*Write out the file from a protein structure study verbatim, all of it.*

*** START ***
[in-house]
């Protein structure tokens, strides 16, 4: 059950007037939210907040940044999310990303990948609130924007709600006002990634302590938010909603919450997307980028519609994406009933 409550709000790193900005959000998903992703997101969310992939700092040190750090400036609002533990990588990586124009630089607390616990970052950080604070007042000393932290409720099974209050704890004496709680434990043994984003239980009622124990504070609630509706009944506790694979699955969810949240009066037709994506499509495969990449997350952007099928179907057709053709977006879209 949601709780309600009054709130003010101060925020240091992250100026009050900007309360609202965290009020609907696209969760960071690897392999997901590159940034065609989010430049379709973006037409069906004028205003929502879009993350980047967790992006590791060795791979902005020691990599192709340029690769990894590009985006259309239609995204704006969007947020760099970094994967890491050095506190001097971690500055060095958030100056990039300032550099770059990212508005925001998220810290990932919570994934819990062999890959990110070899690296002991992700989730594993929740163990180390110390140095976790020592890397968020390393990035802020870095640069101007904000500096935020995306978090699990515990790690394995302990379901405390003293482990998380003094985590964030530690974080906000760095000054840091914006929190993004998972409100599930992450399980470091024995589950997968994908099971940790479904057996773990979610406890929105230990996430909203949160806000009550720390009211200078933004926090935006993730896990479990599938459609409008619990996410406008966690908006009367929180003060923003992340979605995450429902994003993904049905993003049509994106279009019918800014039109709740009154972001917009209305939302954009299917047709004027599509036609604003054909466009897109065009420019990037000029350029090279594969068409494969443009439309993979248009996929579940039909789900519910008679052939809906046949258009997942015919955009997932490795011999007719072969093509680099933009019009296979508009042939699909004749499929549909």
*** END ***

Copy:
[in-house]
């Protein structure tokens, strides 16, 4: 059950007037939210907040940044999310990303990948609130924007709600006002990634302590938010909603919450997307980028519609994406009933 409550709000790193900005959000998903992703997101969310992939700092040190750090400036609002533990990588990586124009630089607390616990970052950080604070007042000393932290409720099974209050704890004496709680434990043994984003239980009622124990504070609630509706009944506790694979699955969810949240009066037709994506499509495969990449997350952007099928179907057709053709977006879209 949601709780309600009054709130003010101060925020240091992250100026009050900007309360609202965290009020609907696209969760960071690897392999997901590159940034065609989010430049379709973006037409069906004028205003929502879009993350980047967790992006590791060795791979902005020691990599192709340029690769990894590009985006259309239609995204704006969007947020760099970094994967890491050095506190001097971690500055060095958030100056990039300032550099770059990212508005925001998220810290990932919570994934819990062999890959990110070899690296002991992700989730594993929740163990180390110390140095976790020592890397968020390393990035802020870095640069101007904000500096935020995306978090699990515990790690394995302990379901405390003293482990998380003094985590964030530690974080906000760095000054840091914006929190993004998972409100599930992450399980470091024995589950997968994908099971940790479904057996773990979610406890929105230990996430909203949160806000009550720390009211200078933004926090935006993730896990479990599938459609409008619990996410406008966690908006009367929180003060923003992340979605995450429902994003993904049905993003049509994106279009019918800014039109709740009154972001917009209305939302954009299917047709004027599509036609604003054909466009897109065009420019990037000029350029090279594969068409494969443009439309993979248009996929579940039909789900519910008679052939809906046949258009997942015919955009997932490795011999007719072969093509680099933009019009296979508009042939699909004749499929549909």